(Click to view at 100%)

About Miroslav Petrasko

While I started as a game designer, I switched to photography around 10 years ago. Since then I have been working with various luxury travel brands and almost daily and stubbornly updating my blog at hdrshooter.com with new photos, articles, and guides. It really is not an easy task.

Let’s end with a few more cityscapes. The first one is from my hometown of Bratislava in Slovakia. The other ones are: a sunset in Paris, France, looking up under the Burj Khalifa in Dubai, UAE, then one from Nur-Sultan in Kazakhstan and lastly, the Charles Bridge in Prague, Czech Republic.

Get the Topaz Applications Featured

Topaz DeNoise AI

Shoot anywhere in any light with no reservations. Eliminate noise and recover crisp detail in your images with the first AI-powered noise reduction tool.
TRY IT NOW

Topaz Gigapixel AI

Enlarging your image without losing detail has always been impossible… until now. Upscale your photos by up to 600% while perfectly preserving image quality.
TRY IT NOW
Posted on 1 Comment

How to Use the Sharpen Adjustment

How to use the Sharpen Adjustment

Tutorial created Topaz Studio V1.0.8

What is the Sharpen Adjustment?

The Topaz Studio Sharpen Adjustment is an awesome tool that allows you to emphasize details and bring all your photos into perfect focus. Even images that you feel are in focus become crisp after this adjustment.

About the Sharpen Adjustment. The Topaz Studio Sharpen Adjustment is really two for the price of one. You can use the unsharp mask option to sharpen images or reverse the affect of lens blur on an image using the Lens DeBlur option.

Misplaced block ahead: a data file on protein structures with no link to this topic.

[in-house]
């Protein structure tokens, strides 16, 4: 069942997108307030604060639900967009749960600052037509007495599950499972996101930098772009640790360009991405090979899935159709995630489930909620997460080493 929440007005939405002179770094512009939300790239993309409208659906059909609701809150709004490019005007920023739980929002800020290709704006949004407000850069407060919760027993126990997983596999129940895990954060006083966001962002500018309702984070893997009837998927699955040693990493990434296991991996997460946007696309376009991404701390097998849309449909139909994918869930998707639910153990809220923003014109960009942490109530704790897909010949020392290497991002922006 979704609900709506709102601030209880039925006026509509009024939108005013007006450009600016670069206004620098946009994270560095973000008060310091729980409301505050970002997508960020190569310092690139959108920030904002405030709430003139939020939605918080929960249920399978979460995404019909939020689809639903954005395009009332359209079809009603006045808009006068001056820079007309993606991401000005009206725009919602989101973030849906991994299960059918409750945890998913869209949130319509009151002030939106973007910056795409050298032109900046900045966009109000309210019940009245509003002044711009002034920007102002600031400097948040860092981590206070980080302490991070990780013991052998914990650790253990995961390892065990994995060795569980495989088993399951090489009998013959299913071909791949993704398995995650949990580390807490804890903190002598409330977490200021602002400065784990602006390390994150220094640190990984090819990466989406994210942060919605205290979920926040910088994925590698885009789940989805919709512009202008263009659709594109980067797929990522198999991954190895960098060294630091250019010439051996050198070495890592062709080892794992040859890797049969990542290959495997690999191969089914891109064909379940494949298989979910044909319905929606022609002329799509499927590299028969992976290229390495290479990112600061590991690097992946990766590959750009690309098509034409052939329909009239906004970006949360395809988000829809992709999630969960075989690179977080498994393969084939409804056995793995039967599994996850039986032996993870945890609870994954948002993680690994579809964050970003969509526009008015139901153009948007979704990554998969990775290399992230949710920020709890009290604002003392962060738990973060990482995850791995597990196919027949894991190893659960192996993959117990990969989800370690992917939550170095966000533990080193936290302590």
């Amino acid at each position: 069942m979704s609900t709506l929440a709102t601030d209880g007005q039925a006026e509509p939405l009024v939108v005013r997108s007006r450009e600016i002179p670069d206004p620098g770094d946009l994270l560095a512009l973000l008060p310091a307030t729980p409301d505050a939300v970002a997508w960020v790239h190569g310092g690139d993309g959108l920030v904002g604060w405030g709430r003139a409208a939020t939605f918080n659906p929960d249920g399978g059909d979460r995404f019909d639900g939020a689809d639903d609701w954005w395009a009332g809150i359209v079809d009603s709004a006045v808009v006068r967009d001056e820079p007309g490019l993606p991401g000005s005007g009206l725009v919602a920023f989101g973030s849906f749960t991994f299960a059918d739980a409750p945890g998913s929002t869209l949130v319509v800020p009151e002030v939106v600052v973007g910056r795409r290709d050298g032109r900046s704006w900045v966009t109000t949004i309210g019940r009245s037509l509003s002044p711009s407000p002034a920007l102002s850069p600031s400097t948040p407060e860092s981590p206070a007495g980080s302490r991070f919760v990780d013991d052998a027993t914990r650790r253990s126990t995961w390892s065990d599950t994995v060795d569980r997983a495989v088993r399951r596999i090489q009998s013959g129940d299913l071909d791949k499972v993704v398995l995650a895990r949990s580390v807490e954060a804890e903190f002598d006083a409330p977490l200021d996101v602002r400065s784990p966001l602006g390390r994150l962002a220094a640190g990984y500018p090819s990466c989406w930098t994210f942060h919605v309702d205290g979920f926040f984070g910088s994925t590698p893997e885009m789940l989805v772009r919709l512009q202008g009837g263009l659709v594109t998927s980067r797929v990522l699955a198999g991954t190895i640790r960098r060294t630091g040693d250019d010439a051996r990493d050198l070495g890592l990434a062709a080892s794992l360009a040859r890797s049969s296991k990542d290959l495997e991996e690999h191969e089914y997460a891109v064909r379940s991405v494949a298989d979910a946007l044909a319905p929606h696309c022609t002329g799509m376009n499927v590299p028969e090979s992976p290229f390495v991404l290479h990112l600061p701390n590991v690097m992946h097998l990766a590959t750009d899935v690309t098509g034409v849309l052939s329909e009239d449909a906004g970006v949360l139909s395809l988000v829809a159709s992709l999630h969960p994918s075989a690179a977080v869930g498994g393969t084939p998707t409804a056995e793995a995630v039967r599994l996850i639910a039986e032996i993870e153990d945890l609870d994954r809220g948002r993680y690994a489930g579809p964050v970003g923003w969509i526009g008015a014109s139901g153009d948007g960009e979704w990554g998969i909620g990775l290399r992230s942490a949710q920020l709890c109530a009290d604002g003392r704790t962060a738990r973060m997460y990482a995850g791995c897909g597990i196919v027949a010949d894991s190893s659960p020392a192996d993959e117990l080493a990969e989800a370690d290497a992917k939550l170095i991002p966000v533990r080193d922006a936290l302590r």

How they work. Each sharpening option contains unique technology to ensure you have perfectly sharpened images. The Unsharp Mask works by utilizing an unsharpening mask to enhance details. The Lens DeBlur option is one of my favorites. It has some really unique technology behind it. It does an amazing job of removing lens blur, but keeping your image looking natural. Lens DeBlur uses the blind deconvolution process to mathematically recover image sharpness. This technology has the ability to analyze your image, and based upon the output image, can make an educated guess on the intended input image. The result is restored image quality, but it isn’t a cookie cutter filter. It is specifically tailored sharpening effect applied to each of your images and it truly works wonders.

Free Download

The Sharpen Adjustment is available within Topaz Studio as a Pro Adjustment. While Pro Adjustments are not free, Topaz Studio is completely free and there are limited functionality within the Sharpen Adjustment that is completely free. You can also try all the unlocked functionality for 30 days, completely commitment free. If you’d like to follow along with the Sharpen Adjustment, you can click the links below to download Topaz Studio.

What We Will Cover in This Tutorial

1. About the Sharpen Adjustment

2. How to use the Unsharp Mask

3. How to use Lens DeBlur

Reading not your Thing? Watch the Full Tutorial!

Feel free to watch me work through all the features the Sharpen Adjustment has to offer. Every step outlined in this blog post is demonstrated in this video as well as the gallery images at the end of this posting. Hope you enjoy it!